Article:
Lose Weight, Save Money
How to eat healthy without blowing your budget
By Leanna Skarnulis
Reviewed By Kathleen Zelman, MPH, RD, LD
You want a trimmer body, not a slimmer wallet. But when you're cutting calories, it's not always easy to cut costs. If you're not careful, fresh salads, juicy fruits, and lean meats can add up to far more than the value meal at McDonald's or that economy-size box of macaroni and cheese. What's a cost-conscious dieter to do?
The first thing to keep in mind is this: When you count the costs of a healthier diet, don't forget to tally the costs of being overweight. Just ask the famously cheap author and radio personality Clark Howard.
It's true that fans of the Clark Howard Show tune in for Howard's cost-cutting strategies, not diet tips. "I've got the exercise part down," he tells WebMD. "I exercise every day and run a half-marathon every year. But I eat fast food."
But after Howard told his radio audience that buying fast food burgers could be cheaper than cooking at home, a doctor at the University of Virginia wrote to him to point out the medical costs of obesity, diabetes, and hypertension. The doctor wrote, "Cholesterol drugs can cost you $100 a month, and being admitted to a hospital can cost you hundreds per day. So is it really worth it to eat fast food?"
Healthier diets could save Americans more than $200 billion a year in medical costs, lost productivity, and expenses caused by death, according to the nonprofit Center for Science in the Public Interest (CSPI). Bad eating habits, combined with a lack of exercise, lead to 310,000 to 580,000 deaths each year -- about as many as smoking. Diseases linked to poor nutrition and a sedentary lifestyle include cancer, heart disease, obesity, diabetes, stroke, and high blood pressure.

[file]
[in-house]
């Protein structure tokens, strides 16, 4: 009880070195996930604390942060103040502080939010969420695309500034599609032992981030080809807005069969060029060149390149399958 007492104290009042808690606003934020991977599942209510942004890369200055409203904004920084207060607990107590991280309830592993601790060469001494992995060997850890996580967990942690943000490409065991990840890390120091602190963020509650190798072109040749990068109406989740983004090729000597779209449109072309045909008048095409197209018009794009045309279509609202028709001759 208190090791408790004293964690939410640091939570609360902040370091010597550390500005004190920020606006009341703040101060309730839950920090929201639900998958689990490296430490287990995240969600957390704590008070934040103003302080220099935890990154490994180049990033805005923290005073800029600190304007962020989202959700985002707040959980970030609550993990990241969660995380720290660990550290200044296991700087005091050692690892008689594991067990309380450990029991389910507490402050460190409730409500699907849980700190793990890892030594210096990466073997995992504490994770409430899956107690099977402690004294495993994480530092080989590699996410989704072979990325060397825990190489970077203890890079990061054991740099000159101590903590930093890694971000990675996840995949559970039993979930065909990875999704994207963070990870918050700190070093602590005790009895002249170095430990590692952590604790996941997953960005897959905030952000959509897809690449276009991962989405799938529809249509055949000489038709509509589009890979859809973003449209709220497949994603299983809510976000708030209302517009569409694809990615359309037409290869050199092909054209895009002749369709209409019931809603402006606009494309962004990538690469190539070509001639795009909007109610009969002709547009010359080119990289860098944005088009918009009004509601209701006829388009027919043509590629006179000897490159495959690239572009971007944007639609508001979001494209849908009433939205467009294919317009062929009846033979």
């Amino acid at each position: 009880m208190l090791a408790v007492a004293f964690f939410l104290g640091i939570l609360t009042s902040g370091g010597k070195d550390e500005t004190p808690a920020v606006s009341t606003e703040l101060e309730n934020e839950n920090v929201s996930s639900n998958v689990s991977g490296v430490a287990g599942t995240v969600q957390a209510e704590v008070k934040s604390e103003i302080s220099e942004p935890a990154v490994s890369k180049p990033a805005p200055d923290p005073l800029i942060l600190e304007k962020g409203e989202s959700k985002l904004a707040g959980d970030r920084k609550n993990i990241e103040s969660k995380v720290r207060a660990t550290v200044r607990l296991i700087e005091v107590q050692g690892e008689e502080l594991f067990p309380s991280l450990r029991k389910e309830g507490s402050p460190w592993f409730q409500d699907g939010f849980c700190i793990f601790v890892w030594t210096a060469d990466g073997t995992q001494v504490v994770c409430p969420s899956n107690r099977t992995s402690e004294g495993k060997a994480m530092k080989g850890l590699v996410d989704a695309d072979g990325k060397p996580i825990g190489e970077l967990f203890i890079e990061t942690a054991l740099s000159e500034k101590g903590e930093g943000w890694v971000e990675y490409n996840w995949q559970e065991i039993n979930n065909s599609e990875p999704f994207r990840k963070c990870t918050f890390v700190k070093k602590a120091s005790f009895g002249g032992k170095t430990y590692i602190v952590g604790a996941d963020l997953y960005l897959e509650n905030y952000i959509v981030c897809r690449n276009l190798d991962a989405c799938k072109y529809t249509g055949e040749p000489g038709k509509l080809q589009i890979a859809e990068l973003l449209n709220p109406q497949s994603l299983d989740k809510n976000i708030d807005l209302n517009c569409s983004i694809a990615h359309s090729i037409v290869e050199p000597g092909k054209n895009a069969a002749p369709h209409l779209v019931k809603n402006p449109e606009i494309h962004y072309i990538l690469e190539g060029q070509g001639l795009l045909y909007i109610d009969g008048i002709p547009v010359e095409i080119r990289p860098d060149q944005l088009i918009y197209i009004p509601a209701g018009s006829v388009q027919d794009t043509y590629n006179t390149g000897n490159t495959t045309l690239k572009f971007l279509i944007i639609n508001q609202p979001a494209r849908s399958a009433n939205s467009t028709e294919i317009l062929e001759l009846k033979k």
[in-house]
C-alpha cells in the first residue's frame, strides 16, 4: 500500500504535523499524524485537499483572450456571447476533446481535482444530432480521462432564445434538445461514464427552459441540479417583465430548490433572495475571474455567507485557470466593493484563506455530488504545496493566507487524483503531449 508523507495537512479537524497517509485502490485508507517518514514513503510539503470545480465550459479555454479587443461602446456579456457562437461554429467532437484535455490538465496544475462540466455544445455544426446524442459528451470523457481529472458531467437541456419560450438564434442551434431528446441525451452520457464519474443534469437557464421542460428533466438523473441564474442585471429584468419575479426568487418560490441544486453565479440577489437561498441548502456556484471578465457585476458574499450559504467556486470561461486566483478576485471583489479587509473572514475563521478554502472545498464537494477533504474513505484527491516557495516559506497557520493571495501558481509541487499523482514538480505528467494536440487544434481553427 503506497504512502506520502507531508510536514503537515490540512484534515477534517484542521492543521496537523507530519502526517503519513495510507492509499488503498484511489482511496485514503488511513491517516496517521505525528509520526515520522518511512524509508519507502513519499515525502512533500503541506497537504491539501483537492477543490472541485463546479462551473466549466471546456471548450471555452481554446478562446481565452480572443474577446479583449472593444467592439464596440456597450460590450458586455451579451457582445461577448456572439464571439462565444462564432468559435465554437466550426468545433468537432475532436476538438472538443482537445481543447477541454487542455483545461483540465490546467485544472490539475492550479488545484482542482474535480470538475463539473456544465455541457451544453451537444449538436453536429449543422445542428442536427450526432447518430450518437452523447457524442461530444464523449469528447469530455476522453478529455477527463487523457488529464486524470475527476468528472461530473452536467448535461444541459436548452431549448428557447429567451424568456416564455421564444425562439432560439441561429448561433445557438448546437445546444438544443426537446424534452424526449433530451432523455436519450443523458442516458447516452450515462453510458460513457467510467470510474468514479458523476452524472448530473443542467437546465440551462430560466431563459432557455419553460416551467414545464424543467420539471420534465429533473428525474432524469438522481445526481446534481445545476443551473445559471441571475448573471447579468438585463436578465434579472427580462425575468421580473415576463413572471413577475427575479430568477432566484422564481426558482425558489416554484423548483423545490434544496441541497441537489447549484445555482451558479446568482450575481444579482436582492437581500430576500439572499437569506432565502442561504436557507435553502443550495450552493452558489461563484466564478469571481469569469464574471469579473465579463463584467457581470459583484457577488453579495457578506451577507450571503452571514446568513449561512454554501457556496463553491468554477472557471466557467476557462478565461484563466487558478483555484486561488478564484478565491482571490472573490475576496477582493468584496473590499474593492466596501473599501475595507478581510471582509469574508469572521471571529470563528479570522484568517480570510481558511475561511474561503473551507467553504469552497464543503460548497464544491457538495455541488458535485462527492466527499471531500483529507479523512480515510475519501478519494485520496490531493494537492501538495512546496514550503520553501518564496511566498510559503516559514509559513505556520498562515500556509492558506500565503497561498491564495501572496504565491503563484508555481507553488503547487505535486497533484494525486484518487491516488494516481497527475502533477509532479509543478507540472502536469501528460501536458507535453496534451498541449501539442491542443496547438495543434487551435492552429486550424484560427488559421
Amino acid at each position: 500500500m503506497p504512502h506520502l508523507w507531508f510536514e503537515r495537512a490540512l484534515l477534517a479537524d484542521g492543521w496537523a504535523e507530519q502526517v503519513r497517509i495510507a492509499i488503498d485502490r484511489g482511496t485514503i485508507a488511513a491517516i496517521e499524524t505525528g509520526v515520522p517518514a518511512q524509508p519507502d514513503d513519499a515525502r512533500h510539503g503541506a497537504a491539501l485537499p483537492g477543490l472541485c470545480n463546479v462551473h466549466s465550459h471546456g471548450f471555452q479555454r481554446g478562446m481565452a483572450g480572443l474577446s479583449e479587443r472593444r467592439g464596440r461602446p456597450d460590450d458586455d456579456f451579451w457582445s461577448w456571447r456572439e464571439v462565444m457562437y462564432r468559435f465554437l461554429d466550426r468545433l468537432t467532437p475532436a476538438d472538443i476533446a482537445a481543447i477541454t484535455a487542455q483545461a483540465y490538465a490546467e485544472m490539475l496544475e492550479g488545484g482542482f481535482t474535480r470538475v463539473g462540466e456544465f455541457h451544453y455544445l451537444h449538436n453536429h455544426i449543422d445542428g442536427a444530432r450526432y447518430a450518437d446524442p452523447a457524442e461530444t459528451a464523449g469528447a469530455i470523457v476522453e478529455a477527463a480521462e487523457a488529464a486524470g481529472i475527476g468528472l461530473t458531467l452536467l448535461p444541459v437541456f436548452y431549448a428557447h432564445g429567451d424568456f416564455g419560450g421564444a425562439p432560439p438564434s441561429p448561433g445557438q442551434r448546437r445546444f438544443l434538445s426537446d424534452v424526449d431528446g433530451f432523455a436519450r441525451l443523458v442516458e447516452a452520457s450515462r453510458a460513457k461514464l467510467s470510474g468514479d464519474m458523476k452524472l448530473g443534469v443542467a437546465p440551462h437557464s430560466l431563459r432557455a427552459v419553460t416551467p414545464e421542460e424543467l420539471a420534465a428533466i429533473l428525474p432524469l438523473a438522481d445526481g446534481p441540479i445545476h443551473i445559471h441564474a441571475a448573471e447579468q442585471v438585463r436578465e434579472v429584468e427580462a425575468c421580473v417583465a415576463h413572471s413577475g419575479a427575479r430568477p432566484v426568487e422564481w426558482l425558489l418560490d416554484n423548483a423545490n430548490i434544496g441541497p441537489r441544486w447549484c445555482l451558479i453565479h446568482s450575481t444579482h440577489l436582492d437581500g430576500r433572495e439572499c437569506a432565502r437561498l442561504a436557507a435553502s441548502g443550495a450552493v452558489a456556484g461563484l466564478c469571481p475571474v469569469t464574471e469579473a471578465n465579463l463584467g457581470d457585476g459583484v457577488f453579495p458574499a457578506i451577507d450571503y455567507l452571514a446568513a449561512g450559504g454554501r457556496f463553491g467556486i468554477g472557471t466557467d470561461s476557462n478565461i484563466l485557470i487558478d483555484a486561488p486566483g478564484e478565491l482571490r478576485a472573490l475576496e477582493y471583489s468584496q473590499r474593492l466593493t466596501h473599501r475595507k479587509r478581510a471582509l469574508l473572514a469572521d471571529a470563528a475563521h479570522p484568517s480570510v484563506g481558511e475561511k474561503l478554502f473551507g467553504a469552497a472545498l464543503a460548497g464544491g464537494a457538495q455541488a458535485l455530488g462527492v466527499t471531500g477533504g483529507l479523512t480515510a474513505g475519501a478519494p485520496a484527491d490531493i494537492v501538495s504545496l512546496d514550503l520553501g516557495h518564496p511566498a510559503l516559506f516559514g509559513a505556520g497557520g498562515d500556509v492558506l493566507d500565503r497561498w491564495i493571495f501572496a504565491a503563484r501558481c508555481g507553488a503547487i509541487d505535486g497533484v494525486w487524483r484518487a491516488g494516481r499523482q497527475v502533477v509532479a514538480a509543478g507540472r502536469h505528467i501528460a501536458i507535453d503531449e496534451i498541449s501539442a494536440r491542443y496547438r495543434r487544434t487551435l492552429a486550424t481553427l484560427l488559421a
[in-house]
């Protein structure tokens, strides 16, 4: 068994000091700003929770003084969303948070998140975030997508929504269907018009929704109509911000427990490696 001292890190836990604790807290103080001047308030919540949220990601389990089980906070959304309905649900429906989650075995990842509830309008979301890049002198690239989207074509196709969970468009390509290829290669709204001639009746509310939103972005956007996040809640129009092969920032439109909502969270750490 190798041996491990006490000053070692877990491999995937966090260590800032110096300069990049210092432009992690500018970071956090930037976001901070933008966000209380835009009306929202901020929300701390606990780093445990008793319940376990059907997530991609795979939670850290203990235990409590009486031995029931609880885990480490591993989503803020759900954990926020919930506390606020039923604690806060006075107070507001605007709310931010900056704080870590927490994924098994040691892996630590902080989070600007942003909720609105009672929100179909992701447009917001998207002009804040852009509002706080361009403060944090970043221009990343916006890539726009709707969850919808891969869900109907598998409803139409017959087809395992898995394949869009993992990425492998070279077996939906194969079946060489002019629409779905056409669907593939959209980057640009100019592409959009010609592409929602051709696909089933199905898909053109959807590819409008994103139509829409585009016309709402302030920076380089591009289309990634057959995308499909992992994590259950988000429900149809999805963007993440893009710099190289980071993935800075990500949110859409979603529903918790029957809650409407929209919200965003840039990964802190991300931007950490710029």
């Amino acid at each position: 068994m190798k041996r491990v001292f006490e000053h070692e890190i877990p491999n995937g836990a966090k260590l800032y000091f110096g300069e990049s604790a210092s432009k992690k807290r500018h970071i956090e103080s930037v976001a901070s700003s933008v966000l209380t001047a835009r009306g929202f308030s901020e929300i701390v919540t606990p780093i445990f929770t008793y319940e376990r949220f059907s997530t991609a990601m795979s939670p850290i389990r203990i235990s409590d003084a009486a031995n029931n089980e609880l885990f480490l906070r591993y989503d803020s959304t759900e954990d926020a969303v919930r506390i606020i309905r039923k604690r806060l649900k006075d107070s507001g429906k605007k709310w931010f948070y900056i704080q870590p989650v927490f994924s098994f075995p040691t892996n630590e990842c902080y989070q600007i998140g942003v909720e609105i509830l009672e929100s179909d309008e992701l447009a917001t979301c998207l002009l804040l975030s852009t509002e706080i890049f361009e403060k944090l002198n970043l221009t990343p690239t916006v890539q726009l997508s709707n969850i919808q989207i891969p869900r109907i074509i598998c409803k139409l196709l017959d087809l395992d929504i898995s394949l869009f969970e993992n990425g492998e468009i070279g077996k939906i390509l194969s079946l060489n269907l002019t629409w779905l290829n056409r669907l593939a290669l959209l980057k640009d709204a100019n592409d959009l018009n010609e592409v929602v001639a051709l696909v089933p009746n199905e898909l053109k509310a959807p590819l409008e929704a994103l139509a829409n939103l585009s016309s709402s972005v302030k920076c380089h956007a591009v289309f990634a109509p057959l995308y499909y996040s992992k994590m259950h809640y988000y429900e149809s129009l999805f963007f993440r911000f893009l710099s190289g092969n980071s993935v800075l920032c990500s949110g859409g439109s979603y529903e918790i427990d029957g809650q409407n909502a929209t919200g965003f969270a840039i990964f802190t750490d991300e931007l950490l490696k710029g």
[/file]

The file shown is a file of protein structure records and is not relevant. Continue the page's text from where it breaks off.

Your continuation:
Low-Cost Eating at Home
Another thing to think about when buying food is how much nutrition you're getting for your money, says M.J. Smith, author of 60 Days of Low-Fat, Low-Cost Meals in Minutes.
"French fries are cheap, but other than a little vitamin C, some energy, and a whole lot of dangerous fat in most cases, that's the contribution relative to the cost," Smith says.
In her nutritional counseling practice, Smith noticed that mothers often were comfortable splurging on name-brand cereals for the kids and expensive sodas-by-the-can for dad. Then, they had no grocery money left for healthy foods like fresh pineapple or salmon filets. "Mom will buy the sugary cereal that costs $4 a pound but will think a pineapple at $2.89 is too expensive," Smith tells WebMD.
Similarly, a 3 pound lean pork roast priced at $12 might seem out of reach. "The average consumer doesn't look at the roast and think, that's enough meat to provide three dinners for a family of four," says Smith. "They just look at the $12."
She suggests the first meal might be slices of roast pork, served with a baked potato or fresh breadsticks, and steamed broccoli or a salad. For the second and third meals, leftover pork roast can be made into chili or stew, and shredded to make barbecue sandwiches on whole-wheat buns.
Smith, who lives in Guttenberg, Iowa, tells WebMD that a lot of eating during Midwestern winters is centered on televised sporting events.
"Instead of serving a sugary soda on nights when you're providing a special beverage, pour glasses of juice," she suggests. "There are so many fun juice blends. Look at the label to make sure it's 100% juice and its vitamin C content is 100%. For example, Juicy Juice has a berry blend with added vitamin C to make it comparable to orange juice."
She offers some other tips for a nutritious diet that's low in cost, too:
Plan Ahead to Save